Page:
Baker's Hill is a famous hang out place in Palawan, known for their freshly baked goodies like hopia, munchies and crinkles. It is located on top of a...
The "Heritage City," as Vigan is known, bursts into merry colors through its Binatbatan Festival, luring hordes of local and foreign tourists to its streets lined up with ancestral houses.
The festival got its name from the Iluko term batbatin, or separating cotton balls from the seeds of the local fruit tree kapas sanglay. The cotton balls are then spun and used in weaving the abel, which Chinese merchants then residing in Ciudad Fernandina, the Vigan of old, exported and which was among the local products shipped during the galleon trade from the 15th to the 18th century. No wonder, abel products were showcased during the festival. And Vigan Mayor Eva Singson-Medina is all agog in promoting them. She said they want to bring back the traditional Iluko hand-weaving, and churn out not just the abel cloth but products made from it.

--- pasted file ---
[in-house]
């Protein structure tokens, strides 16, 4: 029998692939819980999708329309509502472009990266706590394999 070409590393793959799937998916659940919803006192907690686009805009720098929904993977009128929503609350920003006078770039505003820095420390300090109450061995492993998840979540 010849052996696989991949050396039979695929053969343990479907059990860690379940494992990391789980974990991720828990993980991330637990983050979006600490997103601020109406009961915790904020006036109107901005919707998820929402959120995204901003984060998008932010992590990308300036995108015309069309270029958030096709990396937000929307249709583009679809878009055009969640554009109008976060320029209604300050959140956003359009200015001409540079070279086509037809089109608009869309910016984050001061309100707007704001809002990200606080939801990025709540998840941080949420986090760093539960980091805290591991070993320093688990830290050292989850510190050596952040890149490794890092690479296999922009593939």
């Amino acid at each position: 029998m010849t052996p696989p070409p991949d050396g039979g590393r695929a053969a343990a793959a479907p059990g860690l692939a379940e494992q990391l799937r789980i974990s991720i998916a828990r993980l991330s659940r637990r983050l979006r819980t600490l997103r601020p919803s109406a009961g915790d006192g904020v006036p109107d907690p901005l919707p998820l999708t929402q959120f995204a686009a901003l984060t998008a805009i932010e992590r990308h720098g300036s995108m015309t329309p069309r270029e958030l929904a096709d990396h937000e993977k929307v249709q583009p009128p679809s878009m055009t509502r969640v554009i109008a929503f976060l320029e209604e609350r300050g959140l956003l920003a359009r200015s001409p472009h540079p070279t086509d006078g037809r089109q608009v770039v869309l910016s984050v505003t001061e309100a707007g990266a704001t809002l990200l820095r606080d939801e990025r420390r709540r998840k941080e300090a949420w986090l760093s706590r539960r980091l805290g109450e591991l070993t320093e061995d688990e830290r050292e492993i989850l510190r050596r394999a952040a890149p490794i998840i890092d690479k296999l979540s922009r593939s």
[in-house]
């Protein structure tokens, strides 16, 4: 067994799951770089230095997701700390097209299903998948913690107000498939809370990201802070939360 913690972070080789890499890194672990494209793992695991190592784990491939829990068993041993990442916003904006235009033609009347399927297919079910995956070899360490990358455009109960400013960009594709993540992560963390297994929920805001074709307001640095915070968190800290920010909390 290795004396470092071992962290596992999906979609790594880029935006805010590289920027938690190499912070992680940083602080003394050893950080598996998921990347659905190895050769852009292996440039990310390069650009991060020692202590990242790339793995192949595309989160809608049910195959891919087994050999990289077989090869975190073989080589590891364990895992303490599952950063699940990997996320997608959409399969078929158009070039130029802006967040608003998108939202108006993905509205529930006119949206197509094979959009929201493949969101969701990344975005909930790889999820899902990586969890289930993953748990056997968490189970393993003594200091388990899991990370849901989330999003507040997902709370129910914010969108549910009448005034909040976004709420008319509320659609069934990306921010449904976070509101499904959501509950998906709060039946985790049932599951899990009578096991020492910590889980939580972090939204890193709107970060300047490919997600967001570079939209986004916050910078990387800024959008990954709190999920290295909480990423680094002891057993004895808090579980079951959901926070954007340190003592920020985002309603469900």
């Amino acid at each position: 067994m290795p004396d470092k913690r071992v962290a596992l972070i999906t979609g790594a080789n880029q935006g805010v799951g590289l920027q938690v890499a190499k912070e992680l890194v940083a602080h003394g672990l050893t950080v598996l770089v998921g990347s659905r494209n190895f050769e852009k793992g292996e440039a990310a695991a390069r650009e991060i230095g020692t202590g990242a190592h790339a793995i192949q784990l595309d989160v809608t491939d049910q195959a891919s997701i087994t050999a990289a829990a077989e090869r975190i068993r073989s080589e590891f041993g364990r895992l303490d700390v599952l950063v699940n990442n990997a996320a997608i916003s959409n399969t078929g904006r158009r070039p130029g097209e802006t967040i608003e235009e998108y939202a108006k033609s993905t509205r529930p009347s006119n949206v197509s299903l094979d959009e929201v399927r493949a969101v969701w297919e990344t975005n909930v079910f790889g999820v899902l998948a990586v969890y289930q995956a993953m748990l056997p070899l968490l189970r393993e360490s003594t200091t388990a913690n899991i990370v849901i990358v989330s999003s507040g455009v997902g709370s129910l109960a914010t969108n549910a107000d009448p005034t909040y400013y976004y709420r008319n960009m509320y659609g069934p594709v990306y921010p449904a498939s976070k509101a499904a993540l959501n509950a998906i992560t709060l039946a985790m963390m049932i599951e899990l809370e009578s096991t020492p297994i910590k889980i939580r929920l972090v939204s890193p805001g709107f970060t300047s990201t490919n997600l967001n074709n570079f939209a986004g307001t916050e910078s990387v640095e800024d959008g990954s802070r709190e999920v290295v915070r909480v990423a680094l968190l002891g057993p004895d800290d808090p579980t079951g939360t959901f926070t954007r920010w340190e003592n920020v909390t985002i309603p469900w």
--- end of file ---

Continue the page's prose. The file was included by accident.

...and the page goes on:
Other festival events included calesa and Ramada décor contests, and, of course, a showcase of Vigan’s delicacies like the royal bibingka, longganisa and empanada. A local pastry called masa podrida, which dates back to the early 1960s, "re-appeared" during the festival.